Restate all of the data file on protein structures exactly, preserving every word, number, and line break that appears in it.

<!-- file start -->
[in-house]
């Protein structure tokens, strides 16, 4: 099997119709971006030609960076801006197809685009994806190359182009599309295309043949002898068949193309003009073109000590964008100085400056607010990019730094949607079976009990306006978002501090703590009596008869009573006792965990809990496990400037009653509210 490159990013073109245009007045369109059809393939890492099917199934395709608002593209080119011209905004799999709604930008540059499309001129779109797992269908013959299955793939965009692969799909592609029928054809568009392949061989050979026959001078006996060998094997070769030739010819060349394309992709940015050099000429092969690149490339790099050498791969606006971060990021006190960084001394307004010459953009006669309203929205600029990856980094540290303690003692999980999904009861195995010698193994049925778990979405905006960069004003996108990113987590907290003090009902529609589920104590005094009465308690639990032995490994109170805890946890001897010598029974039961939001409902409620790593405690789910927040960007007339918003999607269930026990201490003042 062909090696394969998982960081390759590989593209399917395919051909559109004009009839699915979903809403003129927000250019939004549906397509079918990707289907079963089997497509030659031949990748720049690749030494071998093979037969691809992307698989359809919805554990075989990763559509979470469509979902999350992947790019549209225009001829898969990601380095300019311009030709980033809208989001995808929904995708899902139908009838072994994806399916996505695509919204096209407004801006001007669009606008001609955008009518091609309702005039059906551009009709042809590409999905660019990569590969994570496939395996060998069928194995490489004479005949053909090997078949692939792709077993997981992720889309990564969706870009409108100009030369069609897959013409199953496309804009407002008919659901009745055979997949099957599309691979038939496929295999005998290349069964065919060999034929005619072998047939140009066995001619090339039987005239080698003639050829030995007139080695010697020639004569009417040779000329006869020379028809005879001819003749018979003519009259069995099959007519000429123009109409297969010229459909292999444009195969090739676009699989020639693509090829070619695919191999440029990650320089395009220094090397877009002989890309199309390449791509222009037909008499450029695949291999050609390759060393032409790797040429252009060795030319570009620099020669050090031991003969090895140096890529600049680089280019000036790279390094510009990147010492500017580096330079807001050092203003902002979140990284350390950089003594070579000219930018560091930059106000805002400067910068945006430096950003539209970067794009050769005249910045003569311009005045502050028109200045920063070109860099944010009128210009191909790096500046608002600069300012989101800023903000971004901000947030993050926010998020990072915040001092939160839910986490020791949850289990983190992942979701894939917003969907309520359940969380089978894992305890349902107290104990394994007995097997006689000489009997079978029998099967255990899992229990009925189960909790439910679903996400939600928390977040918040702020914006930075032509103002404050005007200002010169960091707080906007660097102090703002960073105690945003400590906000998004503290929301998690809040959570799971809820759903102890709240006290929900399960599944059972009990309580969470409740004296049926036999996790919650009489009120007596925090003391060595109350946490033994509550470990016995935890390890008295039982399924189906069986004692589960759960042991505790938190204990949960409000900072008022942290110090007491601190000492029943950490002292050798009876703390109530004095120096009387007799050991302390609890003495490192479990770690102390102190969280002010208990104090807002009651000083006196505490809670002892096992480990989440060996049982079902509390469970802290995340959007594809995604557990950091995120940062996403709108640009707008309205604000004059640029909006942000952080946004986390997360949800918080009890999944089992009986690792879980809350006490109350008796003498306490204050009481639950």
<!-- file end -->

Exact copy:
[in-house]
């Protein structure tokens, strides 16, 4: 099997119709971006030609960076801006197809685009994806190359182009599309295309043949002898068949193309003009073109000590964008100085400056607010990019730094949607079976009990306006978002501090703590009596008869009573006792965990809990496990400037009653509210 490159990013073109245009007045369109059809393939890492099917199934395709608002593209080119011209905004799999709604930008540059499309001129779109797992269908013959299955793939965009692969799909592609029928054809568009392949061989050979026959001078006996060998094997070769030739010819060349394309992709940015050099000429092969690149490339790099050498791969606006971060990021006190960084001394307004010459953009006669309203929205600029990856980094540290303690003692999980999904009861195995010698193994049925778990979405905006960069004003996108990113987590907290003090009902529609589920104590005094009465308690639990032995490994109170805890946890001897010598029974039961939001409902409620790593405690789910927040960007007339918003999607269930026990201490003042 062909090696394969998982960081390759590989593209399917395919051909559109004009009839699915979903809403003129927000250019939004549906397509079918990707289907079963089997497509030659031949990748720049690749030494071998093979037969691809992307698989359809919805554990075989990763559509979470469509979902999350992947790019549209225009001829898969990601380095300019311009030709980033809208989001995808929904995708899902139908009838072994994806399916996505695509919204096209407004801006001007669009606008001609955008009518091609309702005039059906551009009709042809590409999905660019990569590969994570496939395996060998069928194995490489004479005949053909090997078949692939792709077993997981992720889309990564969706870009409108100009030369069609897959013409199953496309804009407002008919659901009745055979997949099957599309691979038939496929295999005998290349069964065919060999034929005619072998047939140009066995001619090339039987005239080698003639050829030995007139080695010697020639004569009417040779000329006869020379028809005879001819003749018979003519009259069995099959007519000429123009109409297969010229459909292999444009195969090739676009699989020639693509090829070619695919191999440029990650320089395009220094090397877009002989890309199309390449791509222009037909008499450029695949291999050609390759060393032409790797040429252009060795030319570009620099020669050090031991003969090895140096890529600049680089280019000036790279390094510009990147010492500017580096330079807001050092203003902002979140990284350390950089003594070579000219930018560091930059106000805002400067910068945006430096950003539209970067794009050769005249910045003569311009005045502050028109200045920063070109860099944010009128210009191909790096500046608002600069300012989101800023903000971004901000947030993050926010998020990072915040001092939160839910986490020791949850289990983190992942979701894939917003969907309520359940969380089978894992305890349902107290104990394994007995097997006689000489009997079978029998099967255990899992229990009925189960909790439910679903996400939600928390977040918040702020914006930075032509103002404050005007200002010169960091707080906007660097102090703002960073105690945003400590906000998004503290929301998690809040959570799971809820759903102890709240006290929900399960599944059972009990309580969470409740004296049926036999996790919650009489009120007596925090003391060595109350946490033994509550470990016995935890390890008295039982399924189906069986004692589960759960042991505790938190204990949960409000900072008022942290110090007491601190000492029943950490002292050798009876703390109530004095120096009387007799050991302390609890003495490192479990770690102390102190969280002010208990104090807002009651000083006196505490809670002892096992480990989440060996049982079902509390469970802290995340959007594809995604557990950091995120940062996403709108640009707008309205604000004059640029909006942000952080946004986390997360949800918080009890999944089992009986690792879980809350006490109350008796003498306490204050009481639950």